Bryce Edwards: Opinion - The money follows Labour again

The Labour Party is far from poor. In fact, the latest political funding and spending news suggests it’s actually flush with cash. Dr Bryce Edwards of Victoria University looks at how modern political finance trends mean that “money follows power” rather than just going to the parties of the right.

There tends to be an assumption that the National Party receives significantly more political funding than the Labour Party. Helped along somewhat by the Labour Party itself, the story goes that the traditional party of the left and of trade unions is bereft of resources, and has trouble competing with the wealthy right.

It’s true that for much of the twentieth century Labour did not have access to donations from the wealthy, and was more reliant on its mass membership and trade union affiliates for getting things done. National, on the other hand, was the party of business and the rich.

This all changed in the 1970s and 1980s, when Labour modernised and professionalised. It consciously became a party more favourable to business and the middle class. By the time of the 1987 general election it was New Zealand’s wealthiest party – spending an estimated $4m on its campaign of that year (made up of over $3m in business donations, and only about $300,000 from unions, and $150,000 from party members). This record expenditure in 1987 has never been beaten by another party.

In the MMP era, the levels of funding declared by the two main parties appears to be relatively similar. The most important proviso is that the party in power tends to be better resourced than the one in opposition. Put simply, money flows towards power. Hence, during the Helen Clark Labour-led Government, Labour was continually better off than National. And while John Key was prime minister, National attracted much more money.

With Labour now back in government, we can expect to see a lot more money flowing to the party. One sign of this shifting pattern of private money came in last week’s publication by the Electoral Commission of the spending declarations of the political parties in last year’s general election. The figures showed Labour was, in fact, the biggest spending party (unless you include the Electoral Commission’s “Broadcasting Allocation” funding into the spending figures). Labour declared spending $2.58m while National spent slightly less – $2.55m.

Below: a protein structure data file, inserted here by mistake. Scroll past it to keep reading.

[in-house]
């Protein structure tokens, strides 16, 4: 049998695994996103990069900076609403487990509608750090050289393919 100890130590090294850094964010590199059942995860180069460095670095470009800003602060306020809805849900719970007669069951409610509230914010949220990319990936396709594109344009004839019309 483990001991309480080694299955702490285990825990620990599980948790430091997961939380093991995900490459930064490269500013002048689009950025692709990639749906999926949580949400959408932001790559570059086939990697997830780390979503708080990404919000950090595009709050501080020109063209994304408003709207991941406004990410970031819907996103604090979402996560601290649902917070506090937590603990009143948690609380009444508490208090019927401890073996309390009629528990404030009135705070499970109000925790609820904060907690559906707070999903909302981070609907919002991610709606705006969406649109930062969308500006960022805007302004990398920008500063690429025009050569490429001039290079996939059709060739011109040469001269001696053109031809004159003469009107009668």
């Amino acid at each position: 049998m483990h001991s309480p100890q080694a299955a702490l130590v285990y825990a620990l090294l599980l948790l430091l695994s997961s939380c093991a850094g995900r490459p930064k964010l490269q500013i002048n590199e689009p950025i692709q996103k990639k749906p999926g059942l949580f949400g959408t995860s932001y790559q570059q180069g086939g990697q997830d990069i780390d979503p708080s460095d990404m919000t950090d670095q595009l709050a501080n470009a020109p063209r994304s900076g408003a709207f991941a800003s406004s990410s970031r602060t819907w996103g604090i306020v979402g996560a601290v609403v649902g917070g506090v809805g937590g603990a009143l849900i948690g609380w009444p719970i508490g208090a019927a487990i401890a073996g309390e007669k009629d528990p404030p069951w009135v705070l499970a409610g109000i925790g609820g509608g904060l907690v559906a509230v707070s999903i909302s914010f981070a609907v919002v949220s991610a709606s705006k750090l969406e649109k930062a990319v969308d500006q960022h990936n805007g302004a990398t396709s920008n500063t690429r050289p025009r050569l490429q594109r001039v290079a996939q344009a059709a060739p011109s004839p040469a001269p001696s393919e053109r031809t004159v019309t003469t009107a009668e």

We don’t yet have the annual declarations of donations received by the parties – this will be published in about two weeks – but it’s likely we will see a similar pattern of very competitive levels of donations received by Labour and National. Labour might even have the edge.

Certainly, after Jacinda Ardern took over the leadership of the party last year, Labour reported that the cash was rolling in, like they had never seen before. In the first 24 hours, they claimed $270,000 had been donated, and that figure reportedly hit $500,000 the following week.

As others have pointed out, this is a huge change from recent elections, in which Labour struggled to compete with the money raised by National. In 2014, for example, Labour spent only $1.27m, which was about half of National’s spending.

Of course, National may have found itself in opposition, but it’s still the biggest party in parliament. Hence it will be seen by business interests as a contender for power at the next election, and that means money will continue to flow its way. It’s also worth noting that the money spent by National’s candidates in last year’s election amounted to $1.1m, which was nearly twice that declared by Labour’s candidates.